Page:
The most widely used terms are described as follows:
Zone of Contribution (ZOC) is the land area that contributes water to the well or spring. It is a simple, intuitive, basic hydrogeological definition that is considered to be the best term for general use.
Catchment is the land area that contributes water to the well or spring. Like surface water bodies, springs have natural catchment areas, whereas catchment areas to boreholes depend on a number of hydrogeological and meteorological factors plus the abstraction rate.
Capture Zone is a common term present in the literature and is equivalent to the ZOC.
Safeguard Zone is a specific Water Framework Directive term that encompasses the same area as the ZOC.
Source Protection Areas (SPAs): Geological Survey Ireland developed this terminology and the methodology for delineating the areas (DELG, EPA, GSI, 1999). Two Source Protection Areas (SPAs) are delineated which, when combined, are equivalent in area, shape and orientation to the Zone of Contribution:
- Inner Protection Area (SI), designed to give protection from microbial pollution.
- Outer Protection Area (SO), encompassing the remainder of the zone of contribution (ZOC).
The ZOC and the SPA account for the 'horizontal' movement of groundwater. Source Protection Zones are obtained by integrating the Source Protection Areas with the groundwater vulnerability categories. The SPZ includes the complete pathway, both vertical and horizontal, for recharge and any entrained contaminants to the abstraction point.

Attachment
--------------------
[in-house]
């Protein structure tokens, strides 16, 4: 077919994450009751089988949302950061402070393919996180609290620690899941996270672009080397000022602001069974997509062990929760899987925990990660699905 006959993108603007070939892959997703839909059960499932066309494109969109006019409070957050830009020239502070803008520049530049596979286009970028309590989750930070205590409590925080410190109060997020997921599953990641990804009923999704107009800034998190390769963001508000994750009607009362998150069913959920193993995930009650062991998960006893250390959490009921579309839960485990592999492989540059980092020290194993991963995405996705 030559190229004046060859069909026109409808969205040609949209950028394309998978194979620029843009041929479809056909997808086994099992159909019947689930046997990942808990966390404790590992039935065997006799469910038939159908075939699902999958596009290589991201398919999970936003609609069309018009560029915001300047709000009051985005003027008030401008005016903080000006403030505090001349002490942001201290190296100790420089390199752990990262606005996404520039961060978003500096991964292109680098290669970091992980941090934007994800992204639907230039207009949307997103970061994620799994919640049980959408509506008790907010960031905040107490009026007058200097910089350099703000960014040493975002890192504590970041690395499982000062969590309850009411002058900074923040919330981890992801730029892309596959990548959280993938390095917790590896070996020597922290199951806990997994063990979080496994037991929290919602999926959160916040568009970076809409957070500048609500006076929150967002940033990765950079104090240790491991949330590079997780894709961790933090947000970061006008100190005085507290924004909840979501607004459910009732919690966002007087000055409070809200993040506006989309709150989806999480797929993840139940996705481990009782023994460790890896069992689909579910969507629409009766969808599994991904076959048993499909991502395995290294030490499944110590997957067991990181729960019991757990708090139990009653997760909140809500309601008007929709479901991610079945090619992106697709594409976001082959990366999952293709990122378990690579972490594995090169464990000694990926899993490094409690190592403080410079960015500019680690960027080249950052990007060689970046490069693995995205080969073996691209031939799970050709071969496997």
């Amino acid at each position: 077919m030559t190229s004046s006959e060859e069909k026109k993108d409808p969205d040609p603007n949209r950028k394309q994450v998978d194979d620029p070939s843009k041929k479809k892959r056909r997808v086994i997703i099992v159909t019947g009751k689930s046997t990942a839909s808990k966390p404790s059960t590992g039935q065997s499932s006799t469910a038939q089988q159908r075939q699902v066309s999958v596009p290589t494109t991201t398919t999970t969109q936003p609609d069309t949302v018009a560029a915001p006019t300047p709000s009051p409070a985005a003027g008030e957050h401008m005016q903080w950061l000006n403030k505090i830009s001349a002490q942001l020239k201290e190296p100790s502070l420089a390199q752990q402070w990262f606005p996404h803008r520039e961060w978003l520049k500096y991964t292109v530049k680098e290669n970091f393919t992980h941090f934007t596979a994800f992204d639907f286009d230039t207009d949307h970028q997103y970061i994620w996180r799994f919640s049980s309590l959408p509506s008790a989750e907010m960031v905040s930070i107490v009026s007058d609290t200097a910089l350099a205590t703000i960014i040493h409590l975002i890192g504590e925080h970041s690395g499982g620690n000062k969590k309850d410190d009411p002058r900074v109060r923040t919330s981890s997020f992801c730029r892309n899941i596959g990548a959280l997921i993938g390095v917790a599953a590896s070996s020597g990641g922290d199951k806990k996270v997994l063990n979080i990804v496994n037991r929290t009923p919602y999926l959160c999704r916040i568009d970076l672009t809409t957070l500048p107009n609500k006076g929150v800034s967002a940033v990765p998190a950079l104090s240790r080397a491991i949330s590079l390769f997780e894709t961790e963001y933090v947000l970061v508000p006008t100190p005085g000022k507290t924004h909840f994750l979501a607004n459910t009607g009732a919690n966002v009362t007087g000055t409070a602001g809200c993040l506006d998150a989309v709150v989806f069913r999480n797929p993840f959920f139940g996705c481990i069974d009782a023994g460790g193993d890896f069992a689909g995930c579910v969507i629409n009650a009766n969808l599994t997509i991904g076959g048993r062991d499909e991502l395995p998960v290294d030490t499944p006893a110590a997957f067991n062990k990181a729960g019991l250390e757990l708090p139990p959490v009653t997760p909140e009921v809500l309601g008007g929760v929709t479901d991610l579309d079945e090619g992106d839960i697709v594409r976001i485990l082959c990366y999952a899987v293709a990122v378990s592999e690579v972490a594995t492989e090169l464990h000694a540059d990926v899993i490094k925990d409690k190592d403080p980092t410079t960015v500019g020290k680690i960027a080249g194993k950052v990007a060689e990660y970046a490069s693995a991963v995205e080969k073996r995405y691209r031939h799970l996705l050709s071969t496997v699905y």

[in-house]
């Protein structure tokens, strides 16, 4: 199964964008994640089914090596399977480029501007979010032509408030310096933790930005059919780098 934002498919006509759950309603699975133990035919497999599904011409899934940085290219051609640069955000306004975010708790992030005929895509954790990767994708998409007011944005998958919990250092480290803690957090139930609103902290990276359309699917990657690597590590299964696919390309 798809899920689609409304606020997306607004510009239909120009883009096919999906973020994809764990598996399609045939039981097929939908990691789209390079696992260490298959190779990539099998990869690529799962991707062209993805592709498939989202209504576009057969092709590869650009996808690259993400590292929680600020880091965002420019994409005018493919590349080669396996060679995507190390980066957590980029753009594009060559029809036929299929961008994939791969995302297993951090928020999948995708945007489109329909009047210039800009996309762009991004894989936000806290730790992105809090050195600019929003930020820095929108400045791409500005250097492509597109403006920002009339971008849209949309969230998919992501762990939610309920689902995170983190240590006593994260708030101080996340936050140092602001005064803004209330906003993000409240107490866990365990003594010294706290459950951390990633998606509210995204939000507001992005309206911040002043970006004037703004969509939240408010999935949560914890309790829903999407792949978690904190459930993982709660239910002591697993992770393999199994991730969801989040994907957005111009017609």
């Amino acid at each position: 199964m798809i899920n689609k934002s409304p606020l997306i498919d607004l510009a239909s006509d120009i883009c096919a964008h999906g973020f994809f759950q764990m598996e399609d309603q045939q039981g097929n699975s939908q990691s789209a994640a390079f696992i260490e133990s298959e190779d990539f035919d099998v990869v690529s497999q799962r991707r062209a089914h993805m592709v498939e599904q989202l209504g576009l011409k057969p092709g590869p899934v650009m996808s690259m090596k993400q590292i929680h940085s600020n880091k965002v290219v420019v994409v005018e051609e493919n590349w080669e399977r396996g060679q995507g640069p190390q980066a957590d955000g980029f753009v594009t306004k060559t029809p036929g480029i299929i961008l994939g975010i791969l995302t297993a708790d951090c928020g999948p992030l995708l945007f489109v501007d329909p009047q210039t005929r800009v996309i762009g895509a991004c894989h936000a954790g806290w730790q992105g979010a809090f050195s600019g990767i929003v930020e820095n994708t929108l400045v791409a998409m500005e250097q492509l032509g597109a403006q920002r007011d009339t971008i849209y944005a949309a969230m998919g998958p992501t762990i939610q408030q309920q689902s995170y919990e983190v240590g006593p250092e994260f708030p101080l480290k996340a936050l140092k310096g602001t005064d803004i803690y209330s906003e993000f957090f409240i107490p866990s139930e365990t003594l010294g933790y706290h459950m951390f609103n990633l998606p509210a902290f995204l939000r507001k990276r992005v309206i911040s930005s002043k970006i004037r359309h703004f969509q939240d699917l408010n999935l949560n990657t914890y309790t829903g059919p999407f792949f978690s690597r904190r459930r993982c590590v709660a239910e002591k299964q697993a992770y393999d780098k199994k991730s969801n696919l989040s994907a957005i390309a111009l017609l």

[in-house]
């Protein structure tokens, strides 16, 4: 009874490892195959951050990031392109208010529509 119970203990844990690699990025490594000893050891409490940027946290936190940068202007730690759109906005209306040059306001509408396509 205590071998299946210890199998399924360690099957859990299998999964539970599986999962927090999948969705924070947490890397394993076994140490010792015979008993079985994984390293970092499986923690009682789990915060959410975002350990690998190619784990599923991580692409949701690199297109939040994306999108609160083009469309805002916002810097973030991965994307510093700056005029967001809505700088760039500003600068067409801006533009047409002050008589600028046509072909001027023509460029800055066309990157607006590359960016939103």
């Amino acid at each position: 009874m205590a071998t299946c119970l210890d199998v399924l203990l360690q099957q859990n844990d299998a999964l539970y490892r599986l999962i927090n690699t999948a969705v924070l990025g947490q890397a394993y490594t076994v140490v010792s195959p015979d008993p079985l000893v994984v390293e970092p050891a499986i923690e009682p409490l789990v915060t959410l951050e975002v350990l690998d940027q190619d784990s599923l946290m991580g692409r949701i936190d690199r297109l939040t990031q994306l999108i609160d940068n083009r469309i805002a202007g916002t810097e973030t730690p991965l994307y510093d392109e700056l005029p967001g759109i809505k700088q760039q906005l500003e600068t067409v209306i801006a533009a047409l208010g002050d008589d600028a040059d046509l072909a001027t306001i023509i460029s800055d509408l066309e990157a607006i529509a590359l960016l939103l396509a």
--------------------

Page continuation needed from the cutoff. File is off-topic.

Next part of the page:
It is recommended that for general usage the simplest, most basic hydrogeological term "ZOC" is used. "SPA" and "SPZ" are appropriate when considering protection of groundwater sources and a sufficiently detailed study has been undertaken in order to delineate the areas and zones. The term "Safeguard zones" is only used with reference to implementation of the WFD.
Drinking Water Protected Areas are a specific Water Framework Directive term and they encompass the same areas as Groundwater Bodies.
Groundwater Body is a specific Water Framework Directive term used to subdivide aquifers into effective management units.
Drinking Water Safety Plan is a risk assessment and risk management approach to ensure the 'safety' and 'security' of a water supply. In this context 'security' refers to the catchment to the supply and 'safety' refers to the quality of the treated water meeting drinking water standards.
Setback Distances, Exclusion Areas/Zones are specific terms used to regulate the spreading of organic fertilisers and other farmyard activities around drinking water sources. Regulations (S.I. No 31, 2014) provide a range of setback distances from a water source depending on the daily abstraction or the number of people served. The regulations provide for alternate distances and/or zones to be proposed by a local authority or Irish Water subject to EPA approval for abstractions supplying 10m3 or more of water per day, or serving 50 or more persons.